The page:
home back to Zen Teachings: Teishos


Mountains and Waters
Hakuin's Daruma

Subhana Barzaghi
Diamond Sangha

Dogen is revered as the founder of the Soto Zen School.  He came from a very wealthy background and received such a rigorous education that by the age of seven he was reading ancient Chinese classics.  When he was  eight his mother died, and it is said that he awakened at that time to the impermanence of life. Dogen revealed later that while his mother was dying she had encouraged him to become a monk.  So he studied for some time in the court, and then he sought the help of his uncle to run away and become ordained as a monk, at the age of fourteen.  It is said he read the whole of the Buddhist canon, twice, while he was still in his teens. At the age of twenty-one he received transmission in one of the lineages.

Dogen had a number of teachers from different lineages.  He spent time in China with his last teacher, Nyojo, and so intensive was it that it is said he did not sleep for two years.  Nyojo came into the dojo one day and scolded a dozing monk.  "Zen study requires the shedding of body and mind!  Why do you sleep?" At that moment, Dogen was completely enlightened.  Dogen left a great body of writing, and one of his classic pieces is the Mountain and Waters Sutra.  Here is an excerpt:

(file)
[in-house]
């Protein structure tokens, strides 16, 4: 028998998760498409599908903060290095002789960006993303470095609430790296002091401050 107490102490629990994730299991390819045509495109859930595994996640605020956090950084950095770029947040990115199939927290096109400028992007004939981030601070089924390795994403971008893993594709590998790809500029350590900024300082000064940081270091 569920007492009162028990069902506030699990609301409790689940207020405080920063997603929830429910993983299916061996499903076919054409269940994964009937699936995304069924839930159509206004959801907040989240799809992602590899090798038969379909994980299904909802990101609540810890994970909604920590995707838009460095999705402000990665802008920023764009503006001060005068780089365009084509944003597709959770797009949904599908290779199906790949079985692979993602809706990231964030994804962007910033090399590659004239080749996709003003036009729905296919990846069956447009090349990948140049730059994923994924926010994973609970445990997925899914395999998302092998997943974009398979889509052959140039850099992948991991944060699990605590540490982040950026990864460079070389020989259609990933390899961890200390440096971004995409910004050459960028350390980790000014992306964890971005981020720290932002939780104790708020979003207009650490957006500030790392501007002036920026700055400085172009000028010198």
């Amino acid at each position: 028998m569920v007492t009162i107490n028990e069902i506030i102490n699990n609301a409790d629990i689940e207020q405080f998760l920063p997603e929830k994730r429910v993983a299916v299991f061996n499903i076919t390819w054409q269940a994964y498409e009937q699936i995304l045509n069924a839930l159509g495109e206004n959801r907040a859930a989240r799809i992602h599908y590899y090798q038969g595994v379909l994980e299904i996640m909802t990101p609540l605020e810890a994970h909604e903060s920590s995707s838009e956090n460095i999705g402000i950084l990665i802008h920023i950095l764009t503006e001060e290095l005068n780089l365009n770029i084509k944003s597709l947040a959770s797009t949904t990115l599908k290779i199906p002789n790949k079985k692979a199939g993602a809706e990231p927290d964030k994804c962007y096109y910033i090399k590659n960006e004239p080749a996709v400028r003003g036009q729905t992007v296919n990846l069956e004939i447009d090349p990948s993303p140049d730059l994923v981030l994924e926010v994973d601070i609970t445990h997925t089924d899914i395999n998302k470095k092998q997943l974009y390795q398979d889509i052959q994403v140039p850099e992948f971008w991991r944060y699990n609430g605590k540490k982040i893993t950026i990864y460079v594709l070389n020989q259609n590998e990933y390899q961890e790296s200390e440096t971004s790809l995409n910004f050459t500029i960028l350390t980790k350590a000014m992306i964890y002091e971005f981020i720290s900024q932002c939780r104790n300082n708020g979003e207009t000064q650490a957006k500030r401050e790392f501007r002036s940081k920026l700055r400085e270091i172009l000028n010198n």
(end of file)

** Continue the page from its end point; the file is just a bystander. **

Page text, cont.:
The mountains and waters of the immediate present are the  manifestation of the path of the ancient Buddhas.  Because they are the self before the emergence of signs, they are the penetrating liberation of immediate actuality.  By the height and breadth of the qualities of the mountains, the virtue of riding the clouds is always mastered from the mountains and the subtle work of following the wind as a rule penetrates through to liberation from the mountains.  The green mountains are forever walking.  A stone woman bears a child by night. If one doubts the walking of the mountains, one doesn't even yet know one's own walking.

So this is his exquisite sutra, which I love because it has such symbolic language.  The mountains  here mean the phenomenal world, existence.  The waters  means emptiness and these beautiful Taoist expressions like riding the clouds and following the wind  simply mean transcendence or liberation.  So we can read it as;  form and emptiness of the immediate present are the manifestation of the path of the ancient Buddhas.  The mountains and waters are the way of enlightenment.  In essence, both are beyond conception.  And when he talks about before the emergence of signs, he means before the emergence of conceptualisation, conceptual mind.  He goes on to say that the way of transcendance and liberation is none other than of the mountains, of this very world, of this very existence.  Ordinary mind is the Tao.  So the very heart of the teaching is that emptiness is form, form is emptiness.  This sutra is symbolic of the interpenetration of emptiness and form, mountains and waters. So, form is exactly emptiness.  Emptiness is not some thing out there, that exists.

It is none other than this rock, this blue tarpaulin, the tree and the wind.

"Emptiness is form" means that Buddha nature pervades the whole universe.  We wake up to this great vast body.  And that fullness of the field of perception comes from the non-dualistic mind.  So there are the twin aspects of the realisation of mind, the experience of waking up to this vast body.